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Calculations with sine and cosine

Alignments to Content Standards: F-TF.C.8


  1. Complete the following table, rounding off each answer to the nearest hundredth if using a calculator. Draw a picture showing the quantities $\sin{x}$ and $\cos{x}$ calculated in the table.


    Angle (degrees) $\cos{x}$ $\sin{x}$ $\cos{x} + \sin{x}$ $\cos^2{x} + \sin^2{x}$
  2. What patterns do you notice in the second and third columns? Do these patterns hold for other angle measures as well? Explain.

  3. What do you notice about the numbers in the fourth column of the table?  When does it $\cos{x} + \sin {x}$ appear to take its maximal value?
  4. What do you notice about the numbers in the fifth column of the table? Will this hold for other angle measures? Explain.

IM Commentary

The goal of this task is to study some values of $\sin{x}$ and $\cos{x}$ looking for and then explaining patterns. The teacher may wish to give more angles (including obtuse angles) in which case more patterns may become apparent. Students have many options for filling in the table:

  1. using a calculator, as indicated,
  2. using graph paper and a protractor to estimate the coordinates of points on the unit circle,
  3. using trigonometric addition formulas plus knowedge of $\sin{x}$ and $\cos{x}$ for special angles (30 degrees, 45 degrees, and 60 degrees).

If students use method (a) or (b) then their values for $\sin^2{x} + \cos^2{x}$ may be very close to but not equal to 1.

The table below shows the exact values of $\sin{x}$ and $\cos{x}$ for the given angles:


Angle $\cos{x}$ $\sin{x}$
$0$ 1 0
$15$ $\frac{\sqrt{6}+\sqrt{2}}{4}$ $\frac{\sqrt{6}-\sqrt{2}}{4}$
$30$ $\frac{\sqrt{3}}{2}$ $\frac{1}{2}$
$45$ $\frac{\sqrt{2}}{2}$ $\frac{\sqrt{2}}{2}$
$60$ $\frac{1}{2}$ $\frac{\sqrt{3}}{2}$
$75$ $\frac{\sqrt{6}-\sqrt{2}}{4}$ $\frac{\sqrt{6}+\sqrt{2}}{4}$
$90$ 0 1

A complete argument that the value of $\sin(x)+\cos(x)$ peaks at $\frac{\sqrt{2}}{2}$ when $x=45^\circ$ is not included in this task, but there are some very elegant solutions using geometry or trigonometric identities and this is further developed in the following task:  https://www.illustrativemathematics.org/illustrations/1894.



  1. The table below was completed with a calculator:


    Angle $\cos{x}$ $\sin{x}$ $\cos{x} + \sin{x}$ $\cos^2{x} + \sin^2{x}$
    $0$ 1 0 1 1
    $15$ 0.97 0.26 1.22 1
    $30$ 0.87 0.5 1.37 1
    $45$ 0.71 0.71 1.41 1
    $60$ 0.5 0.87 1.37 1
    $75$ 0.26 0.97 1.22 1
    $90$ 0 1 1 1

    In the table we have used a calculator and rounded all numbers to the nearest hundredth. Notice that the sum of the rounded sine and cosine values is not always the same as the rounded value of the sum (this fails for the 15, 45, and 75 degree angles). For the last column, a calculator will show that these values are very close to 1, as close as the calculator can find: the values are actually equal to 1 as will be deduced in part (d).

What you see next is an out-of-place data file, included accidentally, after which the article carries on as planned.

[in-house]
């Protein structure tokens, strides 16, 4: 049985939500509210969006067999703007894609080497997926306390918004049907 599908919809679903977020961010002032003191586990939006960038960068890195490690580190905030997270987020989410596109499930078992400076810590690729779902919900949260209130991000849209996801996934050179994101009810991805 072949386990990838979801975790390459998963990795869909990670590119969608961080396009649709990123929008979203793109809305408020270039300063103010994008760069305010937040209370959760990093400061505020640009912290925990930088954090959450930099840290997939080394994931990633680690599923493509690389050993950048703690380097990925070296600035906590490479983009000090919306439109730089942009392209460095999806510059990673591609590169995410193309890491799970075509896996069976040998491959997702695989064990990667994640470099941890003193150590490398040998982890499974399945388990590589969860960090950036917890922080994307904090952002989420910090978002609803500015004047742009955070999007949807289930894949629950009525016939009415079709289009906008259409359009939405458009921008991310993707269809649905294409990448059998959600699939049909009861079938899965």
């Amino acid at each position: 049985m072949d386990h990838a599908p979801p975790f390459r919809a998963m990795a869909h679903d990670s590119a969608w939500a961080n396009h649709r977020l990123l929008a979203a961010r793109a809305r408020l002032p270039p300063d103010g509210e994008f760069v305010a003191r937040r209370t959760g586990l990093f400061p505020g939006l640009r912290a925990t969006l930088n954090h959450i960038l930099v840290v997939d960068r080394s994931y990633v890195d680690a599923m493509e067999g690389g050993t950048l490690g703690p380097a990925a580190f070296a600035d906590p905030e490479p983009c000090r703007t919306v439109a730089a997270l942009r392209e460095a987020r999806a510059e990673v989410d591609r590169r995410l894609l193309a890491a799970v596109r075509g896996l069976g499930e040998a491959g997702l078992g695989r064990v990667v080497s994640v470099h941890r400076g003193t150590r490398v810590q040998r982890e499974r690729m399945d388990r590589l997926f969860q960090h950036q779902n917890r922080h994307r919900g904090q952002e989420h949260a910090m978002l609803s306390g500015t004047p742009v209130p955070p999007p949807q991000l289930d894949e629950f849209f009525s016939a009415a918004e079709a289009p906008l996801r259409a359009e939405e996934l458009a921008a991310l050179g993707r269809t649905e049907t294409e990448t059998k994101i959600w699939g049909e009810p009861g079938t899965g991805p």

For an acute angle $a$, the values of $\sin{a}$ and $\cos{a}$ can be calculated using the following picture where the purple circle is the unit circle:


    Since the right triangle has its hypotenuse of unit length, the lengths of its legs are $\sin{a}$ and $\cos{a}$ as marked.

  2. There are many patterns in the second and third columns. In the second column, the numbers decrease from 1 to 0 as the angle grows from 0 to 90. The third column, on the other hand, increases from 0 to 1 as the angle grows from 0 to 90 degrees.

    Another interesting pattern is that the numbers in column 2 are the same as the numbers in column 3 listed in reverse order, that is $\cos{0} = \sin{90}$, $\cos{15} = \sin{75}$, and so on. More generally, for any acute angle $x$, $$ \cos{x} = \sin{(90-x)}. $$ This can be explained via the following picture where the purple circle is the unit circle and the triangle is right:


    In the picture we see that $\sin{a} = |BC|$. Since $m(\angle B) = 90$ we have $m(\angle C) = 90 - a$. The picture also shows that $\cos{(90-a)} = |BC|$. This shows that $\sin{a} = \cos{(90-a)}$ for an acute angle measure $a$.

  3. In the table, it appears as if $\sin{x} + \cos{x}$ might increase as $x$ increases from 0 to 45 and then decrease as $x$ goes from $45$ to $90$. This is consistent with the observation, made in part (b), that $\cos{x} + \sin{x} = \sin{(90-x) + \cos{(90-x)}}$.   More investigation is needed to see if and why this might be the case but further calculations for other angles will support this conjecture.  For example $\cos{35} + \sin{35}$ is about 1.39 and $\cos{40} + \sin{40}$ is a little less than 1.41 (whereas $\cos{45} + \sin{45}$ is a little larger than 1.41).

  4. The numbers in the fifth column are all 1, suggesting the identity $$ \cos^2{x} + \sin^2{x} = 1 $$ when $0 \leq x \leq 90$. We can explain why this is true by further studying the geometry of right triangles. We return to the picture from part (a):


    The hypotenuse of the right triangle has length 1 as it lies on the unit circle. Therefore applying the Pythagorean theorem gives us $$ \sin^2{a} + \cos^2{a} = 1 $$ when $a$ is an acute angle.